I have been so eager for The Hog Days of Summer that I thought it was two weeks ago. Two weeks ago when I texted Tyson Ho the hog cooking Chinese-American Yankee who put on the event along with John Brown Smokehouse he responded, “Next Friday . . . very close my dear friend. Soon we shall be awash in HOOOOOOOOOG!” For about a month I have been like a child waiting for Christmas. A tiny, carnivorous child. At last the appointed day came and I showed up the night before to help out a bit. The first thing I noticed was Tyson’s gigantic rig emblazoned with his nom de cue Arrogant Swine.
While the sun was still up the wood, a mixture of oak logs and other woods was delivered. And then came the hogs, two 200-plus pound Gloucester hogs, which each took three men to carry. Tyson instructed his apprentice, James in the finer points of whole hog butchery, teaching him how to expose the shoulder meat so that it gets a nice burnished crust while cooking. With their heads removed and the breast bone cut through so they would lie flat, they were ready for the cooker.
The wood pile was fed into the burn barrel one log at a time, to burn down into embers that would fuel the dual Arrogant Swine pits for their 18-hour cook. Soon the barrel—actually two 55-gallon drums welded together with a smokestack on top—was belching flames and sparks out the side door. The logs groaned and crackled as they fell to the bottom of the barrel where they burned down to glowing embers that would fuel the magic of Yankee-style North Carolina whole hog barbecue. After watching both hogs go into the cookers I left at around 12:30 a.m. as I had a Flushing food tour to do the next day. As I went to bed I made mental note not to eat too much on the tour.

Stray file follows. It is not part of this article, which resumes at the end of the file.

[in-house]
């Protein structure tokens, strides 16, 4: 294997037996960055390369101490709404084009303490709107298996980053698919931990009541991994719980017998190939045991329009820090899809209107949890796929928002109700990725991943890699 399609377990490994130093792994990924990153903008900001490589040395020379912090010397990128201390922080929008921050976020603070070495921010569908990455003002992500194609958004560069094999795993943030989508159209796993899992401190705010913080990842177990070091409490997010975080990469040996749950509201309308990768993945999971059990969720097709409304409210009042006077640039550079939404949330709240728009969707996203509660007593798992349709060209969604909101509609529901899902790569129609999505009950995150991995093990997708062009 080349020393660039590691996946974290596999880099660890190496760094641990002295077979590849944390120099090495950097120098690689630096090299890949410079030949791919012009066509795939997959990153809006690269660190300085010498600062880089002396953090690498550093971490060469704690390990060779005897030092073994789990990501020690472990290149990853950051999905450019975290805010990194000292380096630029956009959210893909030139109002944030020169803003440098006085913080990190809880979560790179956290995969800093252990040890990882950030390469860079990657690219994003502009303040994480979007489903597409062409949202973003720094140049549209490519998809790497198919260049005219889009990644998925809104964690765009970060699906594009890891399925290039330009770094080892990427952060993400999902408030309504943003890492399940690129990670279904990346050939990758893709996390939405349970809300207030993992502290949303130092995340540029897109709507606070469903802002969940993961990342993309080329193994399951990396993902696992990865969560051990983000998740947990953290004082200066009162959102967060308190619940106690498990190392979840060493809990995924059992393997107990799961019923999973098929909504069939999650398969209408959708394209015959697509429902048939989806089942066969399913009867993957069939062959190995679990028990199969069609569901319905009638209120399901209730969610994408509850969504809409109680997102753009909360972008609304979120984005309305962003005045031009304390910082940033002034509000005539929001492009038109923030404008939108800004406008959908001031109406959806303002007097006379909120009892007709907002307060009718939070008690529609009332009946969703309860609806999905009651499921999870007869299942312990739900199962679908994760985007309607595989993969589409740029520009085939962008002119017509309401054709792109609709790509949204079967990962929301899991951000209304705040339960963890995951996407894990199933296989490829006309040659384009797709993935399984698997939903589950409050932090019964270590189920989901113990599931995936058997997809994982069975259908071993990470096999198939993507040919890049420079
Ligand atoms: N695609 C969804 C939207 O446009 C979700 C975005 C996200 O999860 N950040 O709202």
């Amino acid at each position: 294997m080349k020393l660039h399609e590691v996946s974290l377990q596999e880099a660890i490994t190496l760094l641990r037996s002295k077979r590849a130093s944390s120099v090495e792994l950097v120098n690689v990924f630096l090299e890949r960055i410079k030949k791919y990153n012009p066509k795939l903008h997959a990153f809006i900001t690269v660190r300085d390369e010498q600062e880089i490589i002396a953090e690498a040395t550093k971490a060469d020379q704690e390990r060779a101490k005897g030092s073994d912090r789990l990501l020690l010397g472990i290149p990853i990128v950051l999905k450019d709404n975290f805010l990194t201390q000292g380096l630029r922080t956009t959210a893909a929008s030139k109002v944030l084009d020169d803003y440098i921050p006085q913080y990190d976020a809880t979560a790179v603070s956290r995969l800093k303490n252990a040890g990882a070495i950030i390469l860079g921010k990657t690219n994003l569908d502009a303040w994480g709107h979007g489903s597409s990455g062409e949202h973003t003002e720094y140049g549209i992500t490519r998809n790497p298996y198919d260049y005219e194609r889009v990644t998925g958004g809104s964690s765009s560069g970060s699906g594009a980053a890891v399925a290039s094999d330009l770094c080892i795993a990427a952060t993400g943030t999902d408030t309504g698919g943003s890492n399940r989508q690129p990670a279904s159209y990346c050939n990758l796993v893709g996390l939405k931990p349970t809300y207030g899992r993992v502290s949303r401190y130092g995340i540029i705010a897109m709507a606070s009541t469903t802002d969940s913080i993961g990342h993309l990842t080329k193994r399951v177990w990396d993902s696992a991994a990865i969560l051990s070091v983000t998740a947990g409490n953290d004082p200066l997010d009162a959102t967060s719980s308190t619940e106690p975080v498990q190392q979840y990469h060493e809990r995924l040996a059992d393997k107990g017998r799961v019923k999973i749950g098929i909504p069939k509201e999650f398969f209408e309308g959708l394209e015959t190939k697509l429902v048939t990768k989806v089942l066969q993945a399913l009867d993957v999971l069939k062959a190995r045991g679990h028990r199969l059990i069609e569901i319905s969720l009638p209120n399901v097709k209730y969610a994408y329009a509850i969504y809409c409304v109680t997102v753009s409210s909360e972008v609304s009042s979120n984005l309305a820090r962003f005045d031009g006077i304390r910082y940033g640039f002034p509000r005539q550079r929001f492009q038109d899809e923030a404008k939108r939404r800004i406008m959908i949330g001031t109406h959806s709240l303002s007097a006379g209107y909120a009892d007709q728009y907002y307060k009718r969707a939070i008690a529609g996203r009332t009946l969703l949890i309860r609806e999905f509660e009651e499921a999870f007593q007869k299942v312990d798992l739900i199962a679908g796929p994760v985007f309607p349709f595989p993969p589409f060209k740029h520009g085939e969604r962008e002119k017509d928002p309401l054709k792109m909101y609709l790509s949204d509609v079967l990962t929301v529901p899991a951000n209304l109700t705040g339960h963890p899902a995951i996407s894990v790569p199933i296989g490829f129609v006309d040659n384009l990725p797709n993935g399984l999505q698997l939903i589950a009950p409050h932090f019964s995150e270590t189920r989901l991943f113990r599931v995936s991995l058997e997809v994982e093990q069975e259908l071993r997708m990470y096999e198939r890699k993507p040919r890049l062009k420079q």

I was running late to the evening session and was concerned that the festivities had started without me. “Don’t worry, been here about two hours and no hog yet,” a friend informed me via Twitter. When I got there the hungry crowd was enjoying all-you-can-drink beer provided by Founders Brewing Co., and waiting more or less patiently for their pork. The hog was soon hauled from the cooker and Tyson and his crew got to work. First Tyson cut along the mahogany skin to split the great beast in half.
Then the chopping began. Two men with cleavers chopped the hog—shoulders, loin, bits of fat, and various other parts—into largish chunks. They also chopped the crunchy skin up. This was then all mixed together, salted, and liberally doused with standard issue North Carolina vinegar pepper sauce. The finishing touch was freshly fried pork rinds, light, airy and imbued with porcine flavor.
The resulting mix ensured that each plate of barbecue contained almost every part of the magnificent animal. It was chopped coarser than any of the barbecue I had on a recent trip to North Carolina, and it was better than any of the cue I had at the Big Apple Barbecue Block Party. It was the third time eating Tyson’s whole hog, and to my mind, the best. This coarse chop is a new development and one that does well by the pig. And the addition of the pork rinds was just brilliant. So much so that for my second plate I skipped the cole slaw and made myself what I’ve dubbed the “fatkins plate,” half pork and half pork rinds. Tyson has evolved his own Yankee version of Carolina ‘cue.
With the party in full swing Tyson announced that Fifi and Fido were welcome to the bones. I counted myself a lucky dog, too as I waddled to the subway full of pork and good cheer. There are seven more whole hog cookouts left this summer, including one this weekend in Greenpoint. As a friend likes to say, these are meaty times we live in.